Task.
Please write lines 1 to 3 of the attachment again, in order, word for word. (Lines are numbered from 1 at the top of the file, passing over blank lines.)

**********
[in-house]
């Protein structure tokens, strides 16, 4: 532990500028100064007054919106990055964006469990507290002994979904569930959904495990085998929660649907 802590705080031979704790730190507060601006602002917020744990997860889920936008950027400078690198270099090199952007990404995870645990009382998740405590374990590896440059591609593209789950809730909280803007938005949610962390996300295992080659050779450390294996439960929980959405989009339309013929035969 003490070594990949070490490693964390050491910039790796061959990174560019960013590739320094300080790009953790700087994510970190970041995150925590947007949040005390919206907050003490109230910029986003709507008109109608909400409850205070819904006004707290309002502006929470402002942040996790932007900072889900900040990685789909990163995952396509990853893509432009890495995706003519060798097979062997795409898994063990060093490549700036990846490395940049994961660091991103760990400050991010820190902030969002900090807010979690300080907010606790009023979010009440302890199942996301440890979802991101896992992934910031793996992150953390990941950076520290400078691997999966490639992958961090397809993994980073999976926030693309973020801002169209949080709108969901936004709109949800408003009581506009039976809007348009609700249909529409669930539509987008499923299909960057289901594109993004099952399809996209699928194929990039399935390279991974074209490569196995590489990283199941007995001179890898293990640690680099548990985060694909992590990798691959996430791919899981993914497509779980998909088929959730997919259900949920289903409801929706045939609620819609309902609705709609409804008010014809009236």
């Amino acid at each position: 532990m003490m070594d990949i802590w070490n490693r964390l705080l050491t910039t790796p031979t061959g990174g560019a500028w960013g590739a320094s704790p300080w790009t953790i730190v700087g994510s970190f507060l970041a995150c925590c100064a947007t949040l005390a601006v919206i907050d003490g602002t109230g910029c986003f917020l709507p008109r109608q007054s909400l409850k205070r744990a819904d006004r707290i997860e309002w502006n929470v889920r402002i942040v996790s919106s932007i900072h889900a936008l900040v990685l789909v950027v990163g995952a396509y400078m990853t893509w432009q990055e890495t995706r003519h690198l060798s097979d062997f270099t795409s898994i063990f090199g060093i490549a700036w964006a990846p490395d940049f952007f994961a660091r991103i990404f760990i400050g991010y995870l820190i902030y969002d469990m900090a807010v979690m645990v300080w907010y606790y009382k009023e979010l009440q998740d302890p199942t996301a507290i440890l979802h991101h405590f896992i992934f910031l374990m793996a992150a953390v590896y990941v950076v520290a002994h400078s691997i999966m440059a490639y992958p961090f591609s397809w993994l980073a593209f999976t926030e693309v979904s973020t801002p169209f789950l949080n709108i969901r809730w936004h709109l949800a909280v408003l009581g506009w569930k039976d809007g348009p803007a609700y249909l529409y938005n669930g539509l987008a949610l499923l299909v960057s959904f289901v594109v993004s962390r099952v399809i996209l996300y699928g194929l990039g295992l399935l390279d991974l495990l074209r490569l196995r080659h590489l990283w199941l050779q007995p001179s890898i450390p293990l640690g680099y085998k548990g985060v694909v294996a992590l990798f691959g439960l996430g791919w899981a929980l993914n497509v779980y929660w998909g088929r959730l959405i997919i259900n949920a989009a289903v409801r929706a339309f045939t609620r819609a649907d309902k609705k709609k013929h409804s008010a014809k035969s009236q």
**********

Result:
[in-house]
């Protein structure tokens, strides 16, 4: 532990500028100064007054919106990055964006469990507290002994979904569930959904495990085998929660649907 802590705080031979704790730190507060601006602002917020744990997860889920936008950027400078690198270099090199952007990404995870645990009382998740405590374990590896440059591609593209789950809730909280803007938005949610962390996300295992080659050779450390294996439960929980959405989009339309013929035969 003490070594990949070490490693964390050491910039790796061959990174560019960013590739320094300080790009953790700087994510970190970041995150925590947007949040005390919206907050003490109230910029986003709507008109109608909400409850205070819904006004707290309002502006929470402002942040996790932007900072889900900040990685789909990163995952396509990853893509432009890495995706003519060798097979062997795409898994063990060093490549700036990846490395940049994961660091991103760990400050991010820190902030969002900090807010979690300080907010606790009023979010009440302890199942996301440890979802991101896992992934910031793996992150953390990941950076520290400078691997999966490639992958961090397809993994980073999976926030693309973020801002169209949080709108969901936004709109949800408003009581506009039976809007348009609700249909529409669930539509987008499923299909960057289901594109993004099952399809996209699928194929990039399935390279991974074209490569196995590489990283199941007995001179890898293990640690680099548990985060694909992590990798691959996430791919899981993914497509779980998909088929959730997919259900949920289903409801929706045939609620819609309902609705709609409804008010014809009236």
């Amino acid at each position: 532990m003490m070594d990949i802590w070490n490693r964390l705080l050491t910039t790796p031979t061959g990174g560019a500028w960013g590739a320094s704790p300080w790009t953790i730190v700087g994510s970190f507060l970041a995150c925590c100064a947007t949040l005390a601006v919206i907050d003490g602002t109230g910029c986003f917020l709507p008109r109608q007054s909400l409850k205070r744990a819904d006004r707290i997860e309002w502006n929470v889920r402002i942040v996790s919106s932007i900072h889900a936008l900040v990685l789909v950027v990163g995952a396509y400078m990853t893509w432009q990055e890495t995706r003519h690198l060798s097979d062997f270099t795409s898994i063990f090199g060093i490549a700036w964006a990846p490395d940049f952007f994961a660091r991103i990404f760990i400050g991010y995870l820190i902030y969002d469990m900090a807010v979690m645990v300080w907010y606790y009382k009023e979010l009440q998740d302890p199942t996301a507290i440890l979802h991101h405590f896992i992934f910031l374990m793996a992150a953390v590896y990941v950076v520290a002994h400078s691997i999966m440059a490639y992958p961090f591609s397809w993994l980073a593209f999976t926030e693309v979904s973020t801002p169209f789950l949080n709108i969901r809730w936004h709109l949800a909280v408003l009581g506009w569930k039976d809007g348009p803007a609700y249909l529409y938005n669930g539509l987008a949610l499923l299909v960057s959904f289901v594109v993004s962390r099952v399809i996209l996300y699928g194929l990039g295992l399935l390279d991974l495990l074209r490569l196995r080659h590489l990283w199941l050779q007995p001179s890898i450390p293990l640690g680099y085998k548990g985060v694909v294996a992590l990798f691959g439960l996430g791919w899981a929980l993914n497509v779980y929660w998909g088929r959730l959405i997919i259900n949920a989009a289903v409801r929706a339309f045939t609620r819609a649907d309902k609705k709609k013929h409804s008010a014809k035969s009236q």